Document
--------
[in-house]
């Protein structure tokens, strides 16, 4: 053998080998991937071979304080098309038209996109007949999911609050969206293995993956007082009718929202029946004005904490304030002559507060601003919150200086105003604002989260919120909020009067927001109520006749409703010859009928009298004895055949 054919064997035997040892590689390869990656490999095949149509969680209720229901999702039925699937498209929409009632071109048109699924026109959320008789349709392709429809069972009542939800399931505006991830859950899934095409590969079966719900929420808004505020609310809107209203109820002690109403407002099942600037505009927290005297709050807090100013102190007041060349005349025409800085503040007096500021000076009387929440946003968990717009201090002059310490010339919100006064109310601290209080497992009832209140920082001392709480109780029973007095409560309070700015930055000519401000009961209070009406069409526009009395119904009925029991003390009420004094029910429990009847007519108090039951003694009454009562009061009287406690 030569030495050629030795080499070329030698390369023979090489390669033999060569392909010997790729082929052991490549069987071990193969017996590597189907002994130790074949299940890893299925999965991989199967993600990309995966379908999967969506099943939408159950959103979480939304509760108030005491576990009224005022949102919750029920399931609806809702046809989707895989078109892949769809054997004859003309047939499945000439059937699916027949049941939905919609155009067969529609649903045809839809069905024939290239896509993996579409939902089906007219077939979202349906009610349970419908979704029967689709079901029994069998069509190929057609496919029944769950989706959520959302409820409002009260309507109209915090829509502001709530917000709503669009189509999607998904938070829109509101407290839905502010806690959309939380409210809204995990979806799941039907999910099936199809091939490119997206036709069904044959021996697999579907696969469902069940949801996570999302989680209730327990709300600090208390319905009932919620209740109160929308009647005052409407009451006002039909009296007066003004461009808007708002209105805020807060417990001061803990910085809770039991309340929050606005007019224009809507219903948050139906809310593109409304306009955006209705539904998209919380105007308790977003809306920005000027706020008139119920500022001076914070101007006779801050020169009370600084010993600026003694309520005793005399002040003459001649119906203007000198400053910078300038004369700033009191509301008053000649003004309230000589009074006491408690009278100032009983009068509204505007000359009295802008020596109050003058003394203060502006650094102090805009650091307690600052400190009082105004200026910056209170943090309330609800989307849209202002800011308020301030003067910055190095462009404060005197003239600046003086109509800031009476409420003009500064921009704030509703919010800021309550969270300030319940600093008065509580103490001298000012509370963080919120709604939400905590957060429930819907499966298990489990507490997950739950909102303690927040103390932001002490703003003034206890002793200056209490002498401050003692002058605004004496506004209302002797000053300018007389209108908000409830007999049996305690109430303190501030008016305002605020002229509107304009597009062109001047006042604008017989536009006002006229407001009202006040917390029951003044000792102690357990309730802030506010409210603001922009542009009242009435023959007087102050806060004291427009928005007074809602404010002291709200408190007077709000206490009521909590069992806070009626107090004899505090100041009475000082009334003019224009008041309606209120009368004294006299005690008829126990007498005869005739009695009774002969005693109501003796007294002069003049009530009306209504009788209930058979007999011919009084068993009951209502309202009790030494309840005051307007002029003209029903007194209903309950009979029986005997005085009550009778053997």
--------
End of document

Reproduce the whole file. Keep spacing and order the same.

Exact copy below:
[in-house]
């Protein structure tokens, strides 16, 4: 053998080998991937071979304080098309038209996109007949999911609050969206293995993956007082009718929202029946004005904490304030002559507060601003919150200086105003604002989260919120909020009067927001109520006749409703010859009928009298004895055949 054919064997035997040892590689390869990656490999095949149509969680209720229901999702039925699937498209929409009632071109048109699924026109959320008789349709392709429809069972009542939800399931505006991830859950899934095409590969079966719900929420808004505020609310809107209203109820002690109403407002099942600037505009927290005297709050807090100013102190007041060349005349025409800085503040007096500021000076009387929440946003968990717009201090002059310490010339919100006064109310601290209080497992009832209140920082001392709480109780029973007095409560309070700015930055000519401000009961209070009406069409526009009395119904009925029991003390009420004094029910429990009847007519108090039951003694009454009562009061009287406690 030569030495050629030795080499070329030698390369023979090489390669033999060569392909010997790729082929052991490549069987071990193969017996590597189907002994130790074949299940890893299925999965991989199967993600990309995966379908999967969506099943939408159950959103979480939304509760108030005491576990009224005022949102919750029920399931609806809702046809989707895989078109892949769809054997004859003309047939499945000439059937699916027949049941939905919609155009067969529609649903045809839809069905024939290239896509993996579409939902089906007219077939979202349906009610349970419908979704029967689709079901029994069998069509190929057609496919029944769950989706959520959302409820409002009260309507109209915090829509502001709530917000709503669009189509999607998904938070829109509101407290839905502010806690959309939380409210809204995990979806799941039907999910099936199809091939490119997206036709069904044959021996697999579907696969469902069940949801996570999302989680209730327990709300600090208390319905009932919620209740109160929308009647005052409407009451006002039909009296007066003004461009808007708002209105805020807060417990001061803990910085809770039991309340929050606005007019224009809507219903948050139906809310593109409304306009955006209705539904998209919380105007308790977003809306920005000027706020008139119920500022001076914070101007006779801050020169009370600084010993600026003694309520005793005399002040003459001649119906203007000198400053910078300038004369700033009191509301008053000649003004309230000589009074006491408690009278100032009983009068509204505007000359009295802008020596109050003058003394203060502006650094102090805009650091307690600052400190009082105004200026910056209170943090309330609800989307849209202002800011308020301030003067910055190095462009404060005197003239600046003086109509800031009476409420003009500064921009704030509703919010800021309550969270300030319940600093008065509580103490001298000012509370963080919120709604939400905590957060429930819907499966298990489990507490997950739950909102303690927040103390932001002490703003003034206890002793200056209490002498401050003692002058605004004496506004209302002797000053300018007389209108908000409830007999049996305690109430303190501030008016305002605020002229509107304009597009062109001047006042604008017989536009006002006229407001009202006040917390029951003044000792102690357990309730802030506010409210603001922009542009009242009435023959007087102050806060004291427009928005007074809602404010002291709200408190007077709000206490009521909590069992806070009626107090004899505090100041009475000082009334003019224009008041309606209120009368004294006299005690008829126990007498005869005739009695009774002969005693109501003796007294002069003049009530009306209504009788209930058979007999011919009084068993009951209502309202009790030494309840005051307007002029003209029903007194209903309950009979029986005997005085009550009778053997």